The subject of interrelationship of diseases is wide in extent and clinical observation is vast in its scope. Progress in the study of this interrelationship is being maintained by the observation of immunities created by certain acute diseases to other diseases, equally acute or chronic.
The occurrence of four cases of herpes zoster simultaneously, among apparently healthy young adults in contact in the same occupation, evoked some interest. Further interest was created in that one of these patients, on the twelfth day following the appearance of the herpes zoster, developed a generalized varicellalike eruption. As the cases occurred in midwinter in the midst of a rather severe epidemic of varicella, a clinical relationship between the two diseases was apparent.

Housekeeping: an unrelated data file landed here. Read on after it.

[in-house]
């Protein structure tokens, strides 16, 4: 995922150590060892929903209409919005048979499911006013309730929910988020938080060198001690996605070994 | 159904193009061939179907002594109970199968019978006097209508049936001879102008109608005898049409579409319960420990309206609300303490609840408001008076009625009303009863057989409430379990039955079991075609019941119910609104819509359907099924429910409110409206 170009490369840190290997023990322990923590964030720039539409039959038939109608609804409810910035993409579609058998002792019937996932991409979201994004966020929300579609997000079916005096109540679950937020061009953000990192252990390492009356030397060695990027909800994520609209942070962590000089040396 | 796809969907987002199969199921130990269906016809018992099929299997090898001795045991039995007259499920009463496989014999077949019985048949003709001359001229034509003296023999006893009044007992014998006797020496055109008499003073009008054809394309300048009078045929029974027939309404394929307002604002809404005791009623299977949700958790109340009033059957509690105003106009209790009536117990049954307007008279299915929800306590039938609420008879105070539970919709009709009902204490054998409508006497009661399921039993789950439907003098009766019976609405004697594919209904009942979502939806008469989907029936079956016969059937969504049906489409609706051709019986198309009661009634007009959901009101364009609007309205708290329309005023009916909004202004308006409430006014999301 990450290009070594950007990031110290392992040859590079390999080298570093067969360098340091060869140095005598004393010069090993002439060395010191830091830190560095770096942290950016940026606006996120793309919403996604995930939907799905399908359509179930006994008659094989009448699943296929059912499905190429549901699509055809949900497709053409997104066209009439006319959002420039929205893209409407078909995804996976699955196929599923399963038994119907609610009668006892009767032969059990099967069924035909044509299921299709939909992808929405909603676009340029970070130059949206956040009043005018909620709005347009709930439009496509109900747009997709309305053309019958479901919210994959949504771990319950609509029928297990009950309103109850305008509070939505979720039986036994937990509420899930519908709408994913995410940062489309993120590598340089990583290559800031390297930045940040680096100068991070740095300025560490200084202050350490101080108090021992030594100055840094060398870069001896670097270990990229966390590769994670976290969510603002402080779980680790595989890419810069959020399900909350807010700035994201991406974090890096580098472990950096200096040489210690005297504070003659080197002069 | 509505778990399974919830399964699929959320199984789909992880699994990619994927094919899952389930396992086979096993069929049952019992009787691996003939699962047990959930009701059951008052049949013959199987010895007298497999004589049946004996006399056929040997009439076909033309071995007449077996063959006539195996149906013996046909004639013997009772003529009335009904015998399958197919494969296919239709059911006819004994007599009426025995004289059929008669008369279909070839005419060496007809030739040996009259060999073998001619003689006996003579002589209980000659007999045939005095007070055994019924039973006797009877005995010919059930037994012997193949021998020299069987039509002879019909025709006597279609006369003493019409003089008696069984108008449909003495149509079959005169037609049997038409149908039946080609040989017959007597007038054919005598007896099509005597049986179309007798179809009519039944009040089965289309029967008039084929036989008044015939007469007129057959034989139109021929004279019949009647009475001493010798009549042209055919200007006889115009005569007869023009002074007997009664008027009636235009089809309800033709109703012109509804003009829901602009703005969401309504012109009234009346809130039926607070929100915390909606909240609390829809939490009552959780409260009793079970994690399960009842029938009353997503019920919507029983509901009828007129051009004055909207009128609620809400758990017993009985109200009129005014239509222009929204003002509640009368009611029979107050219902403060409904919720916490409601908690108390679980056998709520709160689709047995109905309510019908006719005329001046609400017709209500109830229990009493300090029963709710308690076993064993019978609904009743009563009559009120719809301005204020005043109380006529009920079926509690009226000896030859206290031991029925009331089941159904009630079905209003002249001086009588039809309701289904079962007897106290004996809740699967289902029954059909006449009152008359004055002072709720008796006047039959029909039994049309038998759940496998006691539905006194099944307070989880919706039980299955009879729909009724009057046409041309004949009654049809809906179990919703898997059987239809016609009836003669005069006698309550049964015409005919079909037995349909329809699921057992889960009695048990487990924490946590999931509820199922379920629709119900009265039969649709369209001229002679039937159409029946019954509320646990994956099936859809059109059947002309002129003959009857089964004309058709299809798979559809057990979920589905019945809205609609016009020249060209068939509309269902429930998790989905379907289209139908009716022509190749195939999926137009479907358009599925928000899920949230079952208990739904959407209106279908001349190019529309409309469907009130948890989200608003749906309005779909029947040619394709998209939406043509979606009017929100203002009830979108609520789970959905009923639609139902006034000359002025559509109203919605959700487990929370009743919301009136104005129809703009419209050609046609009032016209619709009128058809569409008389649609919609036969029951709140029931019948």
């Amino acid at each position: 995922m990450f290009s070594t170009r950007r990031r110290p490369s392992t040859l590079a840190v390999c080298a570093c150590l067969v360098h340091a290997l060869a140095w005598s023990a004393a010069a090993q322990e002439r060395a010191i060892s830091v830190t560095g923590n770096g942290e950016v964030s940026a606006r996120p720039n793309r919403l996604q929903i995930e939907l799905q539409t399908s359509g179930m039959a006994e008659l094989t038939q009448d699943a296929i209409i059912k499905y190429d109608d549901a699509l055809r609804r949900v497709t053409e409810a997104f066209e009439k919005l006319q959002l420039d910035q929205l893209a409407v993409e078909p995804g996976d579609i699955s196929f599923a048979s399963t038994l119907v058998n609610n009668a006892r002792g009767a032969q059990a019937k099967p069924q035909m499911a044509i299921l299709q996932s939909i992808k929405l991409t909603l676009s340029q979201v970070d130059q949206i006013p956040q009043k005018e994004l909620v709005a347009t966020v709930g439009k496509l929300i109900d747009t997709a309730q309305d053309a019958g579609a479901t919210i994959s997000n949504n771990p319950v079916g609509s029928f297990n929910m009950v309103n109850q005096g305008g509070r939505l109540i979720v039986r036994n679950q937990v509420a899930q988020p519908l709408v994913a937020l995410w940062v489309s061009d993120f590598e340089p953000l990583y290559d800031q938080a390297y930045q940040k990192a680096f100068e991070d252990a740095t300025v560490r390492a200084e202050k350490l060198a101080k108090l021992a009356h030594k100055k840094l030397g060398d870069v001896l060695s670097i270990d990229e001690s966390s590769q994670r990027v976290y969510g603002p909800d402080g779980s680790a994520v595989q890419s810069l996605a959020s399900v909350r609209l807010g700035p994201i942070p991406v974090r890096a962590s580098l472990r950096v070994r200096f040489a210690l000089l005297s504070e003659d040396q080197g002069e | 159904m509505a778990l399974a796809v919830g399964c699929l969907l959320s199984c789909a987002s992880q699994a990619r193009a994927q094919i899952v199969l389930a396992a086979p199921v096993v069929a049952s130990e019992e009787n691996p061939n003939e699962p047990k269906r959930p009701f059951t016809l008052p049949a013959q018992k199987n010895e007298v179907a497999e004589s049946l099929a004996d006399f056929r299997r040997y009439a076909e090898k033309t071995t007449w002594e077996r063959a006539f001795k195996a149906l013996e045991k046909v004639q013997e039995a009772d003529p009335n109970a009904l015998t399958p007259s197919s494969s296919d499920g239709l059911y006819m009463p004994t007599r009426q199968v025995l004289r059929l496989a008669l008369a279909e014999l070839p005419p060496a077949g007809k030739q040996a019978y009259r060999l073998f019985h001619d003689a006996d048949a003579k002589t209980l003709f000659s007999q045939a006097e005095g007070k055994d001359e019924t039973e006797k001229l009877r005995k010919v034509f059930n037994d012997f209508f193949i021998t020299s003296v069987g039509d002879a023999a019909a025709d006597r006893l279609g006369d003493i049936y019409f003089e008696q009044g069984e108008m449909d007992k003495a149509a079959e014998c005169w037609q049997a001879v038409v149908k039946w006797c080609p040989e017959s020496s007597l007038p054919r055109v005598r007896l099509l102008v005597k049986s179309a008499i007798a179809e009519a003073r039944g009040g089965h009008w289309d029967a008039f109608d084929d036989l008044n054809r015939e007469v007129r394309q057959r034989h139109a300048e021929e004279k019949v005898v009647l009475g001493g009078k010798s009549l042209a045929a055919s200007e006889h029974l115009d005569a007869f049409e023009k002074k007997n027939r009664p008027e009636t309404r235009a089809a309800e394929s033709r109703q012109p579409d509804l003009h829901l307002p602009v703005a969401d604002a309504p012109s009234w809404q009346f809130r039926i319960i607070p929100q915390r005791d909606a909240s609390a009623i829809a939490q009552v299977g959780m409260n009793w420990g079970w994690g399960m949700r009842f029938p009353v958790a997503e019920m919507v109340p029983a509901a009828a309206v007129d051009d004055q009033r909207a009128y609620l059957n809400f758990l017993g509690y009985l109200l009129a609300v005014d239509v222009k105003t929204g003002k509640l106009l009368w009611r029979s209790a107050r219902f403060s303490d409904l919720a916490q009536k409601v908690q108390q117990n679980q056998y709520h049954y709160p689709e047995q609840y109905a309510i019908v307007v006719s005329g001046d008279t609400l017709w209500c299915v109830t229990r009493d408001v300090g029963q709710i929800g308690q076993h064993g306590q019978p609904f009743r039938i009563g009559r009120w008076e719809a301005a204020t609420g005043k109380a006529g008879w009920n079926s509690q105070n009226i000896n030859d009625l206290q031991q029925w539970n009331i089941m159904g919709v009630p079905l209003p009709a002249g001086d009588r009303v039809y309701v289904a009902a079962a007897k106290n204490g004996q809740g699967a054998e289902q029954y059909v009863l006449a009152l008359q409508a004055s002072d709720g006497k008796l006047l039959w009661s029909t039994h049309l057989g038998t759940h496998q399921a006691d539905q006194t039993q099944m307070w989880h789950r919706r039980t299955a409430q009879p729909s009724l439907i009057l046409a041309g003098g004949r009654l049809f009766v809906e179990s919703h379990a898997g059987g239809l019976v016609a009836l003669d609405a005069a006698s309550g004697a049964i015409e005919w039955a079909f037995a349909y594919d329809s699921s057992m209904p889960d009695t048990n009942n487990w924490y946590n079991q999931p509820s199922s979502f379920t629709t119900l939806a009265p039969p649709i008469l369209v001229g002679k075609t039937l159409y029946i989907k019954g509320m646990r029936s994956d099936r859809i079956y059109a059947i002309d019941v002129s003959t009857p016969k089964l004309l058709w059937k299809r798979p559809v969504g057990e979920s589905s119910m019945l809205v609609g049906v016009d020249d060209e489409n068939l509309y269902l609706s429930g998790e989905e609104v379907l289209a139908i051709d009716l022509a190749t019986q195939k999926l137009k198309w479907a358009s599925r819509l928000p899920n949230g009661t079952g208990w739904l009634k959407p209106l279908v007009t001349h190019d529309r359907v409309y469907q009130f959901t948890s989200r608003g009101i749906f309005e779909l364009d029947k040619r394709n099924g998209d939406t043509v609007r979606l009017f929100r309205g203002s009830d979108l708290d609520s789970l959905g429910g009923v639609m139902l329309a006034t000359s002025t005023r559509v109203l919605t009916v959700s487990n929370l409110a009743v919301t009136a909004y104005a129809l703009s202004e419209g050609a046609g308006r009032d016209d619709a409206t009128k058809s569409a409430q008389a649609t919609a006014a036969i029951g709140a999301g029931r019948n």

Literature dealing with the association of herpes zoster and varicella is becoming increasingly voluminous both in the quantity of clinical cases observed and in the experimental work being performed. In 1888
McCORMICK RR. HERPES ZOSTER WITH VARICELLA: A CLINICOPATHOLOGIC STUDY. JAMA. 1931;96(10):766–770. doi:10.1001/jama.1931.02720360036008
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